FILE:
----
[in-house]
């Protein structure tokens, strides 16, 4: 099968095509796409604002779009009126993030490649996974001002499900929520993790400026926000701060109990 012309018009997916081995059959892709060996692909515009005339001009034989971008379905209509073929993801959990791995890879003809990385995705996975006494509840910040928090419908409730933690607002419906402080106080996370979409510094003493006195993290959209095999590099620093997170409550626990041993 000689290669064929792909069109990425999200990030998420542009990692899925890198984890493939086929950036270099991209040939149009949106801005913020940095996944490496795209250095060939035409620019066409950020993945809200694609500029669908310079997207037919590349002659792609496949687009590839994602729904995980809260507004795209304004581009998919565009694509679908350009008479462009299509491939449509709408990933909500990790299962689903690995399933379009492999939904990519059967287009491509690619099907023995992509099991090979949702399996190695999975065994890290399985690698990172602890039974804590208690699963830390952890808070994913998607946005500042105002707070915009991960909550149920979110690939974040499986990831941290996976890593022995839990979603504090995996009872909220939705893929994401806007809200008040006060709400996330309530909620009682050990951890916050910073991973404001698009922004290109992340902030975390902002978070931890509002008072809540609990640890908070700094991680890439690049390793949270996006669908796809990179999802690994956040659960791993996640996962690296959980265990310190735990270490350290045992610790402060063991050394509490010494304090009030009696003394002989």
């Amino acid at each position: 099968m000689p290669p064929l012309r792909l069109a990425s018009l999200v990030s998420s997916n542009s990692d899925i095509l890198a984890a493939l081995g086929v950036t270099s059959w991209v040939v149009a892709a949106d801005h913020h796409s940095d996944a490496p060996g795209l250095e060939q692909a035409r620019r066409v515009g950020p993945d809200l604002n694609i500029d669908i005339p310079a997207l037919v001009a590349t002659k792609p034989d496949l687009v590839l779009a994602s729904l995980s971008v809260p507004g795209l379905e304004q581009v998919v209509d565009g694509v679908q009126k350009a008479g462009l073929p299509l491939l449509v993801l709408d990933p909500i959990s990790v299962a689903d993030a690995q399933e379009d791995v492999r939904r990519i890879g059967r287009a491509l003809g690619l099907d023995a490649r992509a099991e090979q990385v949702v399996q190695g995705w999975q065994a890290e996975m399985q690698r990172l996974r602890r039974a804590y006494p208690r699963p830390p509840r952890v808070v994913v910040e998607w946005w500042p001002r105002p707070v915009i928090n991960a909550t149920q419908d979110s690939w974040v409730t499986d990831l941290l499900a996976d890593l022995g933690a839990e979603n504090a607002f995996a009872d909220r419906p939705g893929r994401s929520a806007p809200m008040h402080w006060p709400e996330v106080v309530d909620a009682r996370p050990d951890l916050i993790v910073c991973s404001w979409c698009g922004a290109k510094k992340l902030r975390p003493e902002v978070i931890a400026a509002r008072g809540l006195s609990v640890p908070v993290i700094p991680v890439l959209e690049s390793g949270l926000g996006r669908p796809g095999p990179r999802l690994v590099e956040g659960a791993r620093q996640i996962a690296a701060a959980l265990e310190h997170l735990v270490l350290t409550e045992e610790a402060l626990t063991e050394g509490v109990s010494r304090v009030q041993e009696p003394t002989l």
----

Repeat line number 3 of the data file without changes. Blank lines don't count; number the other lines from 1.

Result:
């Amino acid at each position: 099968m000689p290669p064929l012309r792909l069109a990425s018009l999200v990030s998420s997916n542009s990692d899925i095509l890198a984890a493939l081995g086929v950036t270099s059959w991209v040939v149009a892709a949106d801005h913020h796409s940095d996944a490496p060996g795209l250095e060939q692909a035409r620019r066409v515009g950020p993945d809200l604002n694609i500029d669908i005339p310079a997207l037919v001009a590349t002659k792609p034989d496949l687009v590839l779009a994602s729904l995980s971008v809260p507004g795209l379905e304004q581009v998919v209509d565009g694509v679908q009126k350009a008479g462009l073929p299509l491939l449509v993801l709408d990933p909500i959990s990790v299962a689903d993030a690995q399933e379009d791995v492999r939904r990519i890879g059967r287009a491509l003809g690619l099907d023995a490649r992509a099991e090979q990385v949702v399996q190695g995705w999975q065994a890290e996975m399985q690698r990172l996974r602890r039974a804590y006494p208690r699963p830390p509840r952890v808070v994913v910040e998607w946005w500042p001002r105002p707070v915009i928090n991960a909550t149920q419908d979110s690939w974040v409730t499986d990831l941290l499900a996976d890593l022995g933690a839990e979603n504090a607002f995996a009872d909220r419906p939705g893929r994401s929520a806007p809200m008040h402080w006060p709400e996330v106080v309530d909620a009682r996370p050990d951890l916050i993790v910073c991973s404001w979409c698009g922004a290109k510094k992340l902030r975390p003493e902002v978070i931890a400026a509002r008072g809540l006195s609990v640890p908070v993290i700094p991680v890439l959209e690049s390793g949270l926000g996006r669908p796809g095999p990179r999802l690994v590099e956040g659960a791993r620093q996640i996962a690296a701060a959980l265990e310190h997170l735990v270490l350290t409550e045992e610790a402060l626990t063991e050394g509490v109990s010494r304090v009030q041993e009696p003394t002989l």